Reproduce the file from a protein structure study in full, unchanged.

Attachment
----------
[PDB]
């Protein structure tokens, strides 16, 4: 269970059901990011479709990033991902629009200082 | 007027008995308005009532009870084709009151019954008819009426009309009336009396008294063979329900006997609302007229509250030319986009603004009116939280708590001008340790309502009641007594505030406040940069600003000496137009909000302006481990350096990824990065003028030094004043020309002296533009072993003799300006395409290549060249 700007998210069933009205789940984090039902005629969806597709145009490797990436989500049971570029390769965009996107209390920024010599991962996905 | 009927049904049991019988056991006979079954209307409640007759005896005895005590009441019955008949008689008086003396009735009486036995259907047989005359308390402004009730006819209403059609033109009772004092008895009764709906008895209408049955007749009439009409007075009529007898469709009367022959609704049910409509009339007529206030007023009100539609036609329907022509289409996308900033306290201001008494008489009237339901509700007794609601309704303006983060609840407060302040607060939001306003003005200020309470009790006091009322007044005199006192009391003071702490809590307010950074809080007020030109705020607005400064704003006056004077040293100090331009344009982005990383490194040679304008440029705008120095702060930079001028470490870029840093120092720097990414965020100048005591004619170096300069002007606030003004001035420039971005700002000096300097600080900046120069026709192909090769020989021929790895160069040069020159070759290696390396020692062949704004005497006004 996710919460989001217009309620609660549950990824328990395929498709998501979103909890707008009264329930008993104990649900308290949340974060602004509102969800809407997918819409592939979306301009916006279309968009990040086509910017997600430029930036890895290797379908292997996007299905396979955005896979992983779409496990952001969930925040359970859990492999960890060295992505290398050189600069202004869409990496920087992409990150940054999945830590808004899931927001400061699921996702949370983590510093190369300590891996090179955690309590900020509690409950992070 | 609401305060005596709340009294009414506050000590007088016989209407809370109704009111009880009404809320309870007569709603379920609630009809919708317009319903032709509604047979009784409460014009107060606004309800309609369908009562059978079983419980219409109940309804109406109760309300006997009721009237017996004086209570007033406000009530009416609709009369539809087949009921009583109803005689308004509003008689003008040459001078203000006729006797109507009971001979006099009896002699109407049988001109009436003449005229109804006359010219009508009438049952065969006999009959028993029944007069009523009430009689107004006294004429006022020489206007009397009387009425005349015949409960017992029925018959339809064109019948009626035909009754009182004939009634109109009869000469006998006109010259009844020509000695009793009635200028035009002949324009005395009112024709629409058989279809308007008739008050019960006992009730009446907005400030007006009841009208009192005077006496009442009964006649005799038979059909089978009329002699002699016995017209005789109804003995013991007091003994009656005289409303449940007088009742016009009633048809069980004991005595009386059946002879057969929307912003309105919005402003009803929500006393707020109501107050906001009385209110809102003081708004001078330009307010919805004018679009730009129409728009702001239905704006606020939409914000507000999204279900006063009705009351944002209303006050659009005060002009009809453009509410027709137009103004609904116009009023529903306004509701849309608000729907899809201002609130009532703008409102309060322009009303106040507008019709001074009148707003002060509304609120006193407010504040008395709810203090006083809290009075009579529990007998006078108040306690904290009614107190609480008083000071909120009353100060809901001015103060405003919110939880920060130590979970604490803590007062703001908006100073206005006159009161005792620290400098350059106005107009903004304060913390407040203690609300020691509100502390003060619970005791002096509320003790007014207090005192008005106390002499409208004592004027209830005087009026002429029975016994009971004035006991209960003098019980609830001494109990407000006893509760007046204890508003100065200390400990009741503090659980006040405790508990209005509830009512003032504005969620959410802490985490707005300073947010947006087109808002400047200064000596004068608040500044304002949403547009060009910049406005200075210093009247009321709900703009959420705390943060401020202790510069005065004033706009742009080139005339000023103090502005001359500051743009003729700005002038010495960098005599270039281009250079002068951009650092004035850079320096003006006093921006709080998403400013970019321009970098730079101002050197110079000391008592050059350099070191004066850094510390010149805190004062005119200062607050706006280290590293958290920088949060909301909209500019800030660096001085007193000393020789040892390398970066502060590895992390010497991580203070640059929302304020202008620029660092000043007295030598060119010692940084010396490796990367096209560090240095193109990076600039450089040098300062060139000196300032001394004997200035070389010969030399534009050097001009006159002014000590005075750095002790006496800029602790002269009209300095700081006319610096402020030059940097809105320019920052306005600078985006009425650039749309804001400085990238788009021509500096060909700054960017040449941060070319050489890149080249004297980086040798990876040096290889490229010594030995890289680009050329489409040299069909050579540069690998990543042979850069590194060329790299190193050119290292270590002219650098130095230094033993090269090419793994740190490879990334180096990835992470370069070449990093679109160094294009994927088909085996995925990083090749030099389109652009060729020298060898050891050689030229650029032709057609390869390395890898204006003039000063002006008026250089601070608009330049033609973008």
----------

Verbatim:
[PDB]
């Protein structure tokens, strides 16, 4: 269970059901990011479709990033991902629009200082 | 007027008995308005009532009870084709009151019954008819009426009309009336009396008294063979329900006997609302007229509250030319986009603004009116939280708590001008340790309502009641007594505030406040940069600003000496137009909000302006481990350096990824990065003028030094004043020309002296533009072993003799300006395409290549060249 700007998210069933009205789940984090039902005629969806597709145009490797990436989500049971570029390769965009996107209390920024010599991962996905 | 009927049904049991019988056991006979079954209307409640007759005896005895005590009441019955008949008689008086003396009735009486036995259907047989005359308390402004009730006819209403059609033109009772004092008895009764709906008895209408049955007749009439009409007075009529007898469709009367022959609704049910409509009339007529206030007023009100539609036609329907022509289409996308900033306290201001008494008489009237339901509700007794609601309704303006983060609840407060302040607060939001306003003005200020309470009790006091009322007044005199006192009391003071702490809590307010950074809080007020030109705020607005400064704003006056004077040293100090331009344009982005990383490194040679304008440029705008120095702060930079001028470490870029840093120092720097990414965020100048005591004619170096300069002007606030003004001035420039971005700002000096300097600080900046120069026709192909090769020989021929790895160069040069020159070759290696390396020692062949704004005497006004 996710919460989001217009309620609660549950990824328990395929498709998501979103909890707008009264329930008993104990649900308290949340974060602004509102969800809407997918819409592939979306301009916006279309968009990040086509910017997600430029930036890895290797379908292997996007299905396979955005896979992983779409496990952001969930925040359970859990492999960890060295992505290398050189600069202004869409990496920087992409990150940054999945830590808004899931927001400061699921996702949370983590510093190369300590891996090179955690309590900020509690409950992070 | 609401305060005596709340009294009414506050000590007088016989209407809370109704009111009880009404809320309870007569709603379920609630009809919708317009319903032709509604047979009784409460014009107060606004309800309609369908009562059978079983419980219409109940309804109406109760309300006997009721009237017996004086209570007033406000009530009416609709009369539809087949009921009583109803005689308004509003008689003008040459001078203000006729006797109507009971001979006099009896002699109407049988001109009436003449005229109804006359010219009508009438049952065969006999009959028993029944007069009523009430009689107004006294004429006022020489206007009397009387009425005349015949409960017992029925018959339809064109019948009626035909009754009182004939009634109109009869000469006998006109010259009844020509000695009793009635200028035009002949324009005395009112024709629409058989279809308007008739008050019960006992009730009446907005400030007006009841009208009192005077006496009442009964006649005799038979059909089978009329002699002699016995017209005789109804003995013991007091003994009656005289409303449940007088009742016009009633048809069980004991005595009386059946002879057969929307912003309105919005402003009803929500006393707020109501107050906001009385209110809102003081708004001078330009307010919805004018679009730009129409728009702001239905704006606020939409914000507000999204279900006063009705009351944002209303006050659009005060002009009809453009509410027709137009103004609904116009009023529903306004509701849309608000729907899809201002609130009532703008409102309060322009009303106040507008019709001074009148707003002060509304609120006193407010504040008395709810203090006083809290009075009579529990007998006078108040306690904290009614107190609480008083000071909120009353100060809901001015103060405003919110939880920060130590979970604490803590007062703001908006100073206005006159009161005792620290400098350059106005107009903004304060913390407040203690609300020691509100502390003060619970005791002096509320003790007014207090005192008005106390002499409208004592004027209830005087009026002429029975016994009971004035006991209960003098019980609830001494109990407000006893509760007046204890508003100065200390400990009741503090659980006040405790508990209005509830009512003032504005969620959410802490985490707005300073947010947006087109808002400047200064000596004068608040500044304002949403547009060009910049406005200075210093009247009321709900703009959420705390943060401020202790510069005065004033706009742009080139005339000023103090502005001359500051743009003729700005002038010495960098005599270039281009250079002068951009650092004035850079320096003006006093921006709080998403400013970019321009970098730079101002050197110079000391008592050059350099070191004066850094510390010149805190004062005119200062607050706006280290590293958290920088949060909301909209500019800030660096001085007193000393020789040892390398970066502060590895992390010497991580203070640059929302304020202008620029660092000043007295030598060119010692940084010396490796990367096209560090240095193109990076600039450089040098300062060139000196300032001394004997200035070389010969030399534009050097001009006159002014000590005075750095002790006496800029602790002269009209300095700081006319610096402020030059940097809105320019920052306005600078985006009425650039749309804001400085990238788009021509500096060909700054960017040449941060070319050489890149080249004297980086040798990876040096290889490229010594030995890289680009050329489409040299069909050579540069690998990543042979850069590194060329790299190193050119290292270590002219650098130095230094033993090269090419793994740190490879990334180096990835992470370069070449990093679109160094294009994927088909085996995925990083090749030099389109652009060729020298060898050891050689030229650029032709057609390869390395890898204006003039000063002006008026250089601070608009330049033609973008």